Whether or not you're convinced people will wear smartglasses in the future, spatial computing is already transforming the way we work, learn, and spend our leisure time. From advanced robotics, to self-driving cars, to the viral app Pokémon GO, elements of spatial computing are everywhere. And its strongest-use cases come from applications that promise real benefits for society, including innovations in productivity and job training methods, remote access to reliable health care, enhanced tools for the visually impaired, and new forms of civic engagement.
For example, GE recently equipped its technicians with AR smart glasses and found a 34 percent improvement in productivity on first use compared to their non-AR-enabled counterparts. That's at least in part because their instructions—which are usually read from a manual or tablet—were seamlessly overlaid onto the technician's glasses, offering line-of-sight guidance on the job. This video shows a side-by-side time-lapse comparison between the two approaches.
In health care, SugAR Poke, an iPhone app published by the the Eradicate Childhood Obesity Foundation, merges AR and object-recognition technology to show users how much added sugar is hiding in everyday food products. It's a sterling example of how AR, in combination with other advanced technology, can be used to integrate health information and remote expertise into our physical world, nudging us to make healthier, more informed choices.
In a similar vein, for blind or visually impaired citizens, spatial computing is enhancing their ability to navigate society. Already, academics at Dartmouth University were awarded a research grant to develop a Microsoft HoloLens app that uses pattern and voice recognition technology to help those with low vision identify and read indoor signs so that they can better maneuver text-heavy environments.
Spatial computing is also reimagining community organizing by encouraging young people to better engage with their neighborhoods. This month, ENGAGE Boston, a youth-centered civic non-profit, announced a partnership with the city of Boston, Emerson College, and Niantic, the developers behind Pokémon GO, to encourage middle-school and high-school students to explore their community's cultural history and identify important locations to be added to the game as new PokéStops (the real-world locations that players must visit to play the game).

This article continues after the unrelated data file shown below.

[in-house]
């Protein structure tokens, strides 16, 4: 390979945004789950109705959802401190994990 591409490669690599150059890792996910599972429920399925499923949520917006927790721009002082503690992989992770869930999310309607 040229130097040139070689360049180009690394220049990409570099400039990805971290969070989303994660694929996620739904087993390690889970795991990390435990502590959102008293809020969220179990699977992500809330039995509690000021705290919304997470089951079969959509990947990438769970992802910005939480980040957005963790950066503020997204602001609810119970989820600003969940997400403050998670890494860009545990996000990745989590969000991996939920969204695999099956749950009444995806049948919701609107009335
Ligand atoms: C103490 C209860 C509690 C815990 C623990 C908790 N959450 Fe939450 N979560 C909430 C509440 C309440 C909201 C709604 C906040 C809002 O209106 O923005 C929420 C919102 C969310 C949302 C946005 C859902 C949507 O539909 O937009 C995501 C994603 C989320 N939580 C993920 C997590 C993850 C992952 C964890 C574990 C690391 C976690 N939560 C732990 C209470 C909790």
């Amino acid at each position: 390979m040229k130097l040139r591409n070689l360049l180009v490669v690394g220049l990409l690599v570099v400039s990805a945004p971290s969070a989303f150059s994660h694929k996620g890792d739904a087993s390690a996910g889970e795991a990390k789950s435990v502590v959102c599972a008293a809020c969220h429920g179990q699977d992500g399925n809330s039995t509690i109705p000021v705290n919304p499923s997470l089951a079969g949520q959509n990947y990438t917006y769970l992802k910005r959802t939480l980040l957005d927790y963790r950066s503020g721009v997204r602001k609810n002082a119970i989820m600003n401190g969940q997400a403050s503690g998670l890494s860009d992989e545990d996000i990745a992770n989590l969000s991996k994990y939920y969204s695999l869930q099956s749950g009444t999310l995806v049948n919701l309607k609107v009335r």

Because spatial computing affords us the opportunity to rethink entire processes in the physical world, the biggest hurdle to disrupting any one of these spaces is our imagination. But to be clear, this isn't to say that spatial computing will be a panacea. In fact, many of the problems facing today's technology and policy communities—inequality, privacy, security, and algorithmic bias, to name a few—are likely to become further complicated, at least in some ways, by spatial computing. Still, that's why we must understand both technology's promise and its limitations as we continue to think about social applications.
In Hopper's old navy office, she hung a clock on her wall that ran backwards. This was to remind herself, as well as others, of what she believed was the most dangerous phrase in the English language: "We've always done it this way." The clock exemplified a different but equally valid way of doing something, and it captured the spirit of innovation that moved Hopper and so many others of her generation.
As my generation wrestles with how to think about using spatial computing for good, Hopper's clock offers us a possible direction: Think counterclockwise. It sounds a bit ironic, sure, but it could be just the type of freewheeling thinking that could move us forward.
This story originally appeared in New America's digital magazine, New America Weekly, a Pacific Standard partner site. Sign up to get New America Weekly delivered to your inbox, and follow @NewAmerica on Twitter.